The New Bankruptcy “Detective Agency”?
The Origins of the Superintendent of Bankruptcy in Great Depression Canada
(31 October 2018)
Speaker: Professor Thomas GW Telfer, Western University, Faculty of Law
In the depths of the Great Depression, R.B. Bennett’s Conservative government appointed W.J. Reilley as Canada’s first Superintendent of Bankruptcy. Reilley’s experience made him eminently qualified. He had trained as a lawyer and had been the Registrar of the Bankruptcy Court of Ontario at Osgoode Hall for many years. As Registrar, his decisions appeared in the Canadian Bankruptcy Reports. The creation of the federal Superintendent’s office in 1932 and the establishment of a licensing regime for trustees in bankruptcy is one of the major milestones in the legislative history of Canadian bankruptcy law. In the bankruptcy law literature, there is a broad recognition that the 1932 reforms were vital. These accounts are incomplete. The seminar seeks to provide a fuller understanding of these Depression era bankruptcy reforms by examining sources of opposition to the establishment of the Superintendent’s office. Not all accepted the new regulatory approach and the prospects of a bankruptcy bureaucracy during the Depression. Within months of Reilley taking office, critics called into his qualifications and demanded his resignation.
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2018 Harold Ford Memorial Lecture - "Judicial advice to trustees: its origins, purposes and nature"
(14 September 2018)
Speaker: The Hon Chief Justice Susan Kiefel AC Chief Justice of the High Court of Australia
The rather strange practice of equity courts of providing advice to trustees has a long history. To understand how it evolved it is necessary to trace its origins and the later development of procedures arising out of the general administration action. It is necessary to identify its purposes in order to understand both the breadth of the power to advise and its limits. Equity's broader supervisory jurisdiction over trusts may be explicable by reference to history. There may be questions whether orders by way of judicial advice involve judicial power or are to be regarded as historical anomalies.
Technological Innovation and the Implications for the Legal Profession — Taking Global Polyarchy Seriously
(27 August 2018)
Speaker: Professor Jane K Winn, University of Washington
Technological innovation has huge implications for legal systems and the legal profession. The academic literature on “global legal pluralism”, however, has barely scratched the surface in analysing the impact that the decline of national sovereignty and the rise of global polyarchy are having on legal systems in western nations. The magnitude of the unexamined transformations now occurring can be illustrated by examining the decline of conventional legal service delivery models occurring in liberal democratic nations in the West as a result of technological innovation and globalisation. If legal professions do not respond to the rise of automated legal reasoning systems by moving to a “Knowledge Governance by Design” model of professional services, they risk being sidelined by the emergence of a new profession of governance designers.
Companies, corporate officers and public interests: Are we at a legal tipping point?
(3 August 2018)
Speaker: Professor Pamela Hanrahan, UNSW Business School
Recent revelations at the Banking and Financial Services Royal Commission have prompted many in the community to ask: are or should companies and their officers be required to consider public interests in the conduct of their business affairs? Foreshadowed changes to the ASX Corporate Governance Principles and Recommendations emphasise the need for listed companies to act in a socially responsible manner and to have regard to their ‘social licence to operate’. In this lunchtime seminar, Professor Hanrahan examines the current state of the law in Australia and canvasses some possible future developments and their ramifications.
Contemporary Issues in Corporate and Competition Law: A Conference in Honour of Professor Robert Baxt AO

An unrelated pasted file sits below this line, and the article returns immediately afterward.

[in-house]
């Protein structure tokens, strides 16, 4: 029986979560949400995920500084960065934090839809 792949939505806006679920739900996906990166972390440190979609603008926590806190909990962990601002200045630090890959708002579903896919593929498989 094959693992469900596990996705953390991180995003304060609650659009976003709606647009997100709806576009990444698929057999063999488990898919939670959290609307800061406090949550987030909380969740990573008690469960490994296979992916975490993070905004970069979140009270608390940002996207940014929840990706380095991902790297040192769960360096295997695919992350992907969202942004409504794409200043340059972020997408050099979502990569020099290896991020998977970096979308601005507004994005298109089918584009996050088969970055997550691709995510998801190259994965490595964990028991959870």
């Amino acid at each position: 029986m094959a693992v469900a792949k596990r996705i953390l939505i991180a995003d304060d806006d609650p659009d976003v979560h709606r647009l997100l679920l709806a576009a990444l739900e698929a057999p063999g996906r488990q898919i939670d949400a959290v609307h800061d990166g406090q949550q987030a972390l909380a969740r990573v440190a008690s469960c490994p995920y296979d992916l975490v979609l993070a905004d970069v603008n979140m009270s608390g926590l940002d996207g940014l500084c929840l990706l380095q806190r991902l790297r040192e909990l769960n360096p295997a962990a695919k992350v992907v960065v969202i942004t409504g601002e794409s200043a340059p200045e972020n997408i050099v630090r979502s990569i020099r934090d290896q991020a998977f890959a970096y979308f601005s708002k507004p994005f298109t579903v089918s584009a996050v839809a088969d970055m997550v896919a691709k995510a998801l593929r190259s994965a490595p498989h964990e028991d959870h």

(26 June 2018)
This conference exploring contemporary issues in corporate and competition law was held to honour the contribution of the late Professor Robert (‘Bob’) Baxt AO to the development, practice and administration of business law in Australia.
The Hon Chief Justice Thomas F Bathurst AC,
Directors’ and Officers’ Duties in the Age of Regulation
Professor Caron Beaton-Wells and
Corporate Penalties for Cartel Conduct in Australia: Challenging the Status Quo
Professor Deborah Healey,
Government, the Market and the Level Playing Field: Covering All the Bases
Professor Ian Ramsay, Melbourne Law School and Dr Benjamin Saunders, Deakin Law School
Enforcement of the Statutory Duty of Care by ASIC
Ms Rebecca Maslen-Stannage, Global Deputy Senior Partner, Herbert Smith Freehills
Common Directors: Navigating Between the Rock and the Hard Place
The Hon Dr Robert Austin,
Directors' Duties: When Statute Seeks to Enact Equitable Obligations
Mr Alan Cameron AO, Chairman,
Reflections on Regulators
Professor Pamela Hanrahan,
The Hon Justice Ashley Black,
The Contributions of Professor Robert Baxt – A Retrospective
This conference was organised by UNSW Business School with the assistance of Melbourne Law School's Centre for Corporate Law and Securities Regulation.
The ICO Gold Rush: It's a Scam, It's a Bubble, It's a Super Challenge for Regulators
(16 May 2018)
Speaker: Prof. Douglas Arner
Initial coin offerings typically use blockchain technology to offer tokens that confer various rights in return, most often, for cryptocurrency. They can be seen as a conjunction of crowdfunding and blockchain. Based on a database of over 450 ICO white papers, Prof Arner presents a taxonomy of ICOs to increase understanding of their many forms, analyze the various regulatory challenges they pose, and suggest the first steps regulators should consider in response.
ICOs are a global phenomenon and the global ICO market is much larger than generally thought, with overall ICO volume exceeding 20 billion USD as at the end of January 2018. The US ICO market is significant, but the US doesn’t dominate this market, by any means. Furthermore, many ICOs are offered on the basis of utterly inadequate disclosure of information; more than half the ICO white papers are either silent on the initiators or backers or do not provide contact details, and an even greater share do not elaborate on the applicable law, segregation or pooling of client funds, and the existence of an external auditor. Accordingly, the decision to invest in them often cannot be the outcome of a rational calculus. Hallmarks of a classic speculative bubble are present. At the same time, ICOs provide a new, innovative and potentially important vehicle for raising funds to support innovative ideas and ventures, with the potential for aspects of their underlying structure to have an important impact on fundraising systems and structures in future.